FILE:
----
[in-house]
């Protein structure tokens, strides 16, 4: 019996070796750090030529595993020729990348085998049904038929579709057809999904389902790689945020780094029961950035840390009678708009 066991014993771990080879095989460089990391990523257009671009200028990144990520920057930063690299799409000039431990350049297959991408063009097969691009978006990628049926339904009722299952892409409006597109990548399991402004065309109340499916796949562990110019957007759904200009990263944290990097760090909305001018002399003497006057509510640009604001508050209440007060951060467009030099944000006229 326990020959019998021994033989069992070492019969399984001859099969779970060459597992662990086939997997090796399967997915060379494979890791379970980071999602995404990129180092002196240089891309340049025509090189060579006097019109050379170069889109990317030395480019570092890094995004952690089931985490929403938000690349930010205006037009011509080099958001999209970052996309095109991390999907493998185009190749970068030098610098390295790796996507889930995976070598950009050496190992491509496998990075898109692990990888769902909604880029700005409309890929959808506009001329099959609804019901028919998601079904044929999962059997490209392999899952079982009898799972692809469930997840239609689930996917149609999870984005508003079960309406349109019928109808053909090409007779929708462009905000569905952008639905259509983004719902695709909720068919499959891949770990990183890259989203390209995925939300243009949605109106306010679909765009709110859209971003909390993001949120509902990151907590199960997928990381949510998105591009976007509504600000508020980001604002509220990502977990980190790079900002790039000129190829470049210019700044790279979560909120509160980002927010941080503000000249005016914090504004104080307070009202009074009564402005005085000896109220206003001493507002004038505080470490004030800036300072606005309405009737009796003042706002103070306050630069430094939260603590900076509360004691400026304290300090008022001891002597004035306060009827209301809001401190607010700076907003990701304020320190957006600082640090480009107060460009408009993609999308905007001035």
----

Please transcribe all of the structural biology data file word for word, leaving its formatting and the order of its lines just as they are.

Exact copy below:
[in-house]
């Protein structure tokens, strides 16, 4: 019996070796750090030529595993020729990348085998049904038929579709057809999904389902790689945020780094029961950035840390009678708009 066991014993771990080879095989460089990391990523257009671009200028990144990520920057930063690299799409000039431990350049297959991408063009097969691009978006990628049926339904009722299952892409409006597109990548399991402004065309109340499916796949562990110019957007759904200009990263944290990097760090909305001018002399003497006057509510640009604001508050209440007060951060467009030099944000006229 326990020959019998021994033989069992070492019969399984001859099969779970060459597992662990086939997997090796399967997915060379494979890791379970980071999602995404990129180092002196240089891309340049025509090189060579006097019109050379170069889109990317030395480019570092890094995004952690089931985490929403938000690349930010205006037009011509080099958001999209970052996309095109991390999907493998185009190749970068030098610098390295790796996507889930995976070598950009050496190992491509496998990075898109692990990888769902909604880029700005409309890929959808506009001329099959609804019901028919998601079904044929999962059997490209392999899952079982009898799972692809469930997840239609689930996917149609999870984005508003079960309406349109019928109808053909090409007779929708462009905000569905952008639905259509983004719902695709909720068919499959891949770990990183890259989203390209995925939300243009949605109106306010679909765009709110859209971003909390993001949120509902990151907590199960997928990381949510998105591009976007509504600000508020980001604002509220990502977990980190790079900002790039000129190829470049210019700044790279979560909120509160980002927010941080503000000249005016914090504004104080307070009202009074009564402005005085000896109220206003001493507002004038505080470490004030800036300072606005309405009737009796003042706002103070306050630069430094939260603590900076509360004691400026304290300090008022001891002597004035306060009827209301809001401190607010700076907003990701304020320190957006600082640090480009107060460009408009993609999308905007001035």